The goal of the proposed research is to investigate the link between language learning, on the one hand, and the ability to categorize and individuate objects on the other. For adults, conceptual representations of object kinds are lexicalized as count nouns. These representations provide criteria for categorization and individuation. Some have proposed that children are aided in the process of lexical acquisition by linguistic constraints that limit the possible meanings they consider when they hear a novel label. In particular, it has been suggested that when children hear a label applied to an object, they assume it refers to that object and others of the same kind (e.g., Markman, 1989; Waxman, 1994). Alternatively, labels may facilitate categorization and individuation by simply increasing infants attention to all perceptual object features, with specific relations between count nouns and object kinds being learned through experience with language. The proposed experiments examine whether labeling facilitates infant's ability to categorize and individuate objects. Further, they address the issue of whether labeling is specifically linked to object kind concepts early in lexical acquisition or whether it mediates attention to a range of perceptual properties. These experiments will shed light on the early development of the processes that underlie the acquisition both of language and conceptual knowledge.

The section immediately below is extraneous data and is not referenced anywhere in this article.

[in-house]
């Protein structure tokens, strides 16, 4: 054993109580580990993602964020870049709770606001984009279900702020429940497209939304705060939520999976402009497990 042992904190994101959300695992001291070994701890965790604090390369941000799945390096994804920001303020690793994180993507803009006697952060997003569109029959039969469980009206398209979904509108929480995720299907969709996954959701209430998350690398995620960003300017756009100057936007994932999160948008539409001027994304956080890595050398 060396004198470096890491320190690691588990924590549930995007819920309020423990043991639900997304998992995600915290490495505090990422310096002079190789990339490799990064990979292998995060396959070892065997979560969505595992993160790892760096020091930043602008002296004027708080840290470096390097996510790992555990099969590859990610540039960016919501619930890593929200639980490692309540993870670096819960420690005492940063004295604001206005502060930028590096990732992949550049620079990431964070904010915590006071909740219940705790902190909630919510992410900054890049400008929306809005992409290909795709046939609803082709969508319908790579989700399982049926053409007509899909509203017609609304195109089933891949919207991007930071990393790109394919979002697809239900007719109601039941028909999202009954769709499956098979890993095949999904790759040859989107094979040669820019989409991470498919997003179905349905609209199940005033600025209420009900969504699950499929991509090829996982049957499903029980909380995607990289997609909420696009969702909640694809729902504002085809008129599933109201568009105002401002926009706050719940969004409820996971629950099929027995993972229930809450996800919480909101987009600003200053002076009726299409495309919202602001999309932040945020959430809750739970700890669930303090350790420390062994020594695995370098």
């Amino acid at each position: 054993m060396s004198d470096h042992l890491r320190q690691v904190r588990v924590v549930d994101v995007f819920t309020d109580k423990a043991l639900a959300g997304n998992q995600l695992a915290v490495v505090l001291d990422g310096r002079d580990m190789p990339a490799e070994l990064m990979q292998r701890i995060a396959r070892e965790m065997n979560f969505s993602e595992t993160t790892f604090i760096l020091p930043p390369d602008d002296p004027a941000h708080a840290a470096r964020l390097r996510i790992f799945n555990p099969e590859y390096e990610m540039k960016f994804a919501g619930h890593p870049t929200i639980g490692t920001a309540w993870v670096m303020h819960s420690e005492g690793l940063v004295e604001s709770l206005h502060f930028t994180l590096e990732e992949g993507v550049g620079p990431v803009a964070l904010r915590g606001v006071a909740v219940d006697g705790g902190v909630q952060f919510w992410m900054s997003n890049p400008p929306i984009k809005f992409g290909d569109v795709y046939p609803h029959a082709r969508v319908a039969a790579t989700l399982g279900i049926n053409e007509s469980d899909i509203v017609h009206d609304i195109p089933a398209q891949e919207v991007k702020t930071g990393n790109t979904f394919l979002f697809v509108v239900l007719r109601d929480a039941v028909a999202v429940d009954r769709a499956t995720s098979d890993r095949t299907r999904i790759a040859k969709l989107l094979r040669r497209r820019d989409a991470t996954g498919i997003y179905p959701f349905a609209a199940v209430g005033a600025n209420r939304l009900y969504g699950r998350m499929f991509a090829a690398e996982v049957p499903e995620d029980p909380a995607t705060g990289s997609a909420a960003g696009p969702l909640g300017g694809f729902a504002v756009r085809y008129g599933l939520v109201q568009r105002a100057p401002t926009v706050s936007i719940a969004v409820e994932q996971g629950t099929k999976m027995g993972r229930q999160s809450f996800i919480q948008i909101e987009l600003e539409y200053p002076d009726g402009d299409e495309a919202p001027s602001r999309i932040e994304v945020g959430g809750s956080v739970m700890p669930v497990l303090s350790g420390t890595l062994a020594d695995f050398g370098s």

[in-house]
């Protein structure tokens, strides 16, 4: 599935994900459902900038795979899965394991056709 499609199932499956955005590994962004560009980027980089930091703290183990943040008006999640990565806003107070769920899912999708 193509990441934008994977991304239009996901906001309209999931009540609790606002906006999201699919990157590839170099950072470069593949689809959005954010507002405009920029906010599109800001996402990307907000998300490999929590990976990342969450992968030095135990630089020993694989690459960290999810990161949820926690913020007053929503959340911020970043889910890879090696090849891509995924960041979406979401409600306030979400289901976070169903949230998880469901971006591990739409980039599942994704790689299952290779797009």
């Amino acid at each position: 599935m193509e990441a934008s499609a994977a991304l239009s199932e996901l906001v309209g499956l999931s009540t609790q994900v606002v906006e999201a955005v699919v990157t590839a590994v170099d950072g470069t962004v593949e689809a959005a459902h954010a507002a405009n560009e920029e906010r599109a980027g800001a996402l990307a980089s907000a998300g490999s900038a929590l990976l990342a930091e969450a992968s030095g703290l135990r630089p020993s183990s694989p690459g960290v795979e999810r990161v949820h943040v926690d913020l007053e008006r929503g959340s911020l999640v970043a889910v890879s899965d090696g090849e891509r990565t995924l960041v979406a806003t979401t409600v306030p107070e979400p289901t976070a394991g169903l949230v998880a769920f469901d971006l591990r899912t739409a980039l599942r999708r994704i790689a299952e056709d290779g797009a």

|Effective start/end date||3/4/98 → 8/31/98|
- Eunice Kennedy Shriver National Institute of Child Health and Human Development
- Language and Linguistics
Explore the research topics touched on by this project. These labels are generated based on the underlying awards/grants. Together they form a unique fingerprint.